Headache frequency per 90 days decreased by nearly one-third from the baseline mean of 89 days. Headache severity decreased by a mean of 2.4 points, which is more than 20% of the range of the scale for severity.
The mean patient-reported change in headache pain was a 52% reduction (SD 35%, 95% CI 43, 61; P < 0.001). Sixty percent of the patients reported at least 50% reduction in headache pain (95% CI 32, 84). None of the patients reported worsening of pain (95% CI 0, 22).
MIDAS Disability scores improved by a mean of 70 points from a baseline mean of 178 points. Two-thirds of the patients had Grade IV disability at baseline. This change was substantially larger than the 21-point difference between the cut-off levels for Grade I and Grade IV disability. The midpoints for Grades I–III differ by less than eight points. The improvement was 16% of the maximum range of the scale. Despite the high mean score at baseline, one-third of the patients improved by at least one grade level (95% CI 12, 62). No patient advanced to a higher grade level (95% CI 0, 22). In terms of the mean number of days per item of the MIDAS scale, a change of 70 points corresponds to 14 fewer days of disability per item per 90-day period.
HIT-6 scores improved by a mean of 11 points from a baseline mean of 71 points. The improvement was 26% of the range of the scale. In comparison, a change of three points has previously been correlated with significant clinical change (2).
BDI-II scores also improved by a mean of eight points from a baseline mean of 20 points. Changes of five to nine points have been defined as ‘minimal change’, 10–19 points as ‘moderate change’, and ≥20 points as ‘large change’ (3). According to these definitions, four of 14 patients had minimal reduction, three had moderate reduction, two had large reduction, three had no change and two had a minimal increase.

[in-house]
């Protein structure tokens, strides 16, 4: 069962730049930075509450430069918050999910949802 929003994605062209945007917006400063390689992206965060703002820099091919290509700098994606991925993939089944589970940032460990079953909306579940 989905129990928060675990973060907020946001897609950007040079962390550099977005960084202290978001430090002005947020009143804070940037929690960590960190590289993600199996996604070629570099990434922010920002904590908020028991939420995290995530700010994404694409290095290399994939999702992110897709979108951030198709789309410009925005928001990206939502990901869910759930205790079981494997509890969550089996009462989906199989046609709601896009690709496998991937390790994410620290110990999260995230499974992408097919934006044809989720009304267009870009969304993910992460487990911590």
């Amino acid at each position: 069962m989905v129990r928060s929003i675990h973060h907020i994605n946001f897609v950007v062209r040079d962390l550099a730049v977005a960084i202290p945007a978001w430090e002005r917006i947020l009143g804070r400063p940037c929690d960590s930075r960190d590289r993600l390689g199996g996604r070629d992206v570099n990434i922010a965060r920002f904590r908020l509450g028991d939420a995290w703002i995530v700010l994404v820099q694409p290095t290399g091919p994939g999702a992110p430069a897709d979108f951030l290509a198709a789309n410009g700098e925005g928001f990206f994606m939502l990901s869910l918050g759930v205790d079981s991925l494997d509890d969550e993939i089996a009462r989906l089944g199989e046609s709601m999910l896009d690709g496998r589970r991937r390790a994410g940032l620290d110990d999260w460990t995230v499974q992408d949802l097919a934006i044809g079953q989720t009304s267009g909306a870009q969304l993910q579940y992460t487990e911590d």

The most common adverse event was lead migration (Table 2). While 8/15 patients required surgical revision due to lead migration, the need for such a revision may depend on the length of follow-up. All patients who had 3 years of follow-up had lead migration and required revision. Therefore, lead migration requiring surgical revision may be even more common after an adequate length of follow-up. Using current methods, most patients are expected to have lead migration within 1 year. Approximately 20% of patients are expected to require battery replacement within 1 year and 40% are expected to require battery replacement within 3 years.
Table 2. Incidence of adverse events (and number at risk) among patients with occipital nerve stimulation
|Lead migration||0% (15)||33% (14)||60% (10)||60% (10)||100% (8)|
|Battery died||0% (15)||0% (14)||19% (10)||42% (7)||42% (5)|
|Neck stiffness||13% (15)||13% (14)||13% (11)||13% (7)||13% (5)|
|Battery site pain||7% (15)||7% (15)||7% (10)||7% (6)||7% (4)|
|Contact dermatitis||7% (15)||7% (14)||7% (10)||7% (6)||7% (4)|
|Lead site pain||7% (15)||7% (14)||7% (9)||7% (6)||7% (4)|
|Myofascial incision site pain||7% (15)||7% (14)||7% (10)||7% (6)||7% (4)|
|IPG revision||0% (15)||7% (14)||7% (10)||7% (6)||7% (4)|
The results of this study suggest a role for ONS in the treatment of medically refractory headaches. There were significant reductions in headache frequency, severity, headache-related disability and depression with ONS therapy. Nine of 15 patients (60%) had ≥30% reductions in headache severity and/or frequency, with eight of the nine having ≥50% reduction in severity and/or frequency. Subjectively, nine of 15 (60%) subjects reported a ≥50% reduction in their overall pain. Surgical revisions were common in this study. Nine of 15 patients required a surgical revision, including eight lead revisions and one IPG revision.